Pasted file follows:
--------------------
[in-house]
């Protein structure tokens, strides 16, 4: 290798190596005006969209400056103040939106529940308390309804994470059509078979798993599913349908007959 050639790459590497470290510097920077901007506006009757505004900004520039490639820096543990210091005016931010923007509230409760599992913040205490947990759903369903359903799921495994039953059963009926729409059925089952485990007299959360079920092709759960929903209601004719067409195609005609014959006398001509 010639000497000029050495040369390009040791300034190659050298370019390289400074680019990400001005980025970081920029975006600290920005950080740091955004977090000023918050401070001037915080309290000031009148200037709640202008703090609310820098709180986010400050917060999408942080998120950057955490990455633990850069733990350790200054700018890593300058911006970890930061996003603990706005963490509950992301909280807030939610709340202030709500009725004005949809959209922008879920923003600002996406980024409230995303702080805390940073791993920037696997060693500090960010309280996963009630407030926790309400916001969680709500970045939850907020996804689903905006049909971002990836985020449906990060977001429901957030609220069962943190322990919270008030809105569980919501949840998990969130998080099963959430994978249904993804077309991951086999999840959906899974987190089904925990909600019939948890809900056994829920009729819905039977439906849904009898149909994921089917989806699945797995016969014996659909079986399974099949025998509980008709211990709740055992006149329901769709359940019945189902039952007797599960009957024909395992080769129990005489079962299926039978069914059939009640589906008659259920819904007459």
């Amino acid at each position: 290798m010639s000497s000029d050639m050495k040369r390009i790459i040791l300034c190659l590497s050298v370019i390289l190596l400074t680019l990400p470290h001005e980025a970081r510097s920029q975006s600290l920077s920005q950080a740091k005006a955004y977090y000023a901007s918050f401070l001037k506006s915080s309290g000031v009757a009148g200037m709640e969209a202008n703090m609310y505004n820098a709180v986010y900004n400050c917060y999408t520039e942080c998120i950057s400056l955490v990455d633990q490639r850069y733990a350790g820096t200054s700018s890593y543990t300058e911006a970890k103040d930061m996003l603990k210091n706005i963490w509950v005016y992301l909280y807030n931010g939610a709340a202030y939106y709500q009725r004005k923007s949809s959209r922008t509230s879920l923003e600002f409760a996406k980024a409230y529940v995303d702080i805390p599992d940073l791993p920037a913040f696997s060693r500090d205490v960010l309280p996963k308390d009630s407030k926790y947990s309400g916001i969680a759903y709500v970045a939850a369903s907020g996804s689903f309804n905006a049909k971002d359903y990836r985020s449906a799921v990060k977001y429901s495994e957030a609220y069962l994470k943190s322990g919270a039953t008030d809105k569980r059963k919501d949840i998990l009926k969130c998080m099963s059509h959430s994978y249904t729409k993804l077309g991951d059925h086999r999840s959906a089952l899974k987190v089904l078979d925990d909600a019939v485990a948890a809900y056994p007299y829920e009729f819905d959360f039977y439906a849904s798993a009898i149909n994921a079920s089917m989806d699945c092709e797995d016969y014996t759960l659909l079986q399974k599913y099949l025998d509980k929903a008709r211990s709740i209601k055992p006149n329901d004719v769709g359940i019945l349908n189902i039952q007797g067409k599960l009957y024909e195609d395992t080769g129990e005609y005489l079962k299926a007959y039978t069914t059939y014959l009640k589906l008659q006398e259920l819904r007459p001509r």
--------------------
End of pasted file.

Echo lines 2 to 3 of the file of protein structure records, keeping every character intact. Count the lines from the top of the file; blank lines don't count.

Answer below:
């Protein structure tokens, strides 16, 4: 290798190596005006969209400056103040939106529940308390309804994470059509078979798993599913349908007959 050639790459590497470290510097920077901007506006009757505004900004520039490639820096543990210091005016931010923007509230409760599992913040205490947990759903369903359903799921495994039953059963009926729409059925089952485990007299959360079920092709759960929903209601004719067409195609005609014959006398001509 010639000497000029050495040369390009040791300034190659050298370019390289400074680019990400001005980025970081920029975006600290920005950080740091955004977090000023918050401070001037915080309290000031009148200037709640202008703090609310820098709180986010400050917060999408942080998120950057955490990455633990850069733990350790200054700018890593300058911006970890930061996003603990706005963490509950992301909280807030939610709340202030709500009725004005949809959209922008879920923003600002996406980024409230995303702080805390940073791993920037696997060693500090960010309280996963009630407030926790309400916001969680709500970045939850907020996804689903905006049909971002990836985020449906990060977001429901957030609220069962943190322990919270008030809105569980919501949840998990969130998080099963959430994978249904993804077309991951086999999840959906899974987190089904925990909600019939948890809900056994829920009729819905039977439906849904009898149909994921089917989806699945797995016969014996659909079986399974099949025998509980008709211990709740055992006149329901769709359940019945189902039952007797599960009957024909395992080769129990005489079962299926039978069914059939009640589906008659259920819904007459």
């Amino acid at each position: 290798m010639s000497s000029d050639m050495k040369r390009i790459i040791l300034c190659l590497s050298v370019i390289l190596l400074t680019l990400p470290h001005e980025a970081r510097s920029q975006s600290l920077s920005q950080a740091k005006a955004y977090y000023a901007s918050f401070l001037k506006s915080s309290g000031v009757a009148g200037m709640e969209a202008n703090m609310y505004n820098a709180v986010y900004n400050c917060y999408t520039e942080c998120i950057s400056l955490v990455d633990q490639r850069y733990a350790g820096t200054s700018s890593y543990t300058e911006a970890k103040d930061m996003l603990k210091n706005i963490w509950v005016y992301l909280y807030n931010g939610a709340a202030y939106y709500q009725r004005k923007s949809s959209r922008t509230s879920l923003e600002f409760a996406k980024a409230y529940v995303d702080i805390p599992d940073l791993p920037a913040f696997s060693r500090d205490v960010l309280p996963k308390d009630s407030k926790y947990s309400g916001i969680a759903y709500v970045a939850a369903s907020g996804s689903f309804n905006a049909k971002d359903y990836r985020s449906a799921v990060k977001y429901s495994e957030a609220y069962l994470k943190s322990g919270a039953t008030d809105k569980r059963k919501d949840i998990l009926k969130c998080m099963s059509h959430s994978y249904t729409k993804l077309g991951d059925h086999r999840s959906a089952l899974k987190v089904l078979d925990d909600a019939v485990a948890a809900y056994p007299y829920e009729f819905d959360f039977y439906a849904s798993a009898i149909n994921a079920s089917m989806d699945c092709e797995d016969y014996t759960l659909l079986q399974k599913y099949l025998d509980k929903a008709r211990s709740i209601k055992p006149n329901d004719v769709g359940i019945l349908n189902i039952q007797g067409k599960l009957y024909e195609d395992t080769g129990e005609y005489l079962k299926a007959y039978t069914t059939y014959l009640k589906l008659q006398e259920l819904r007459p001509r």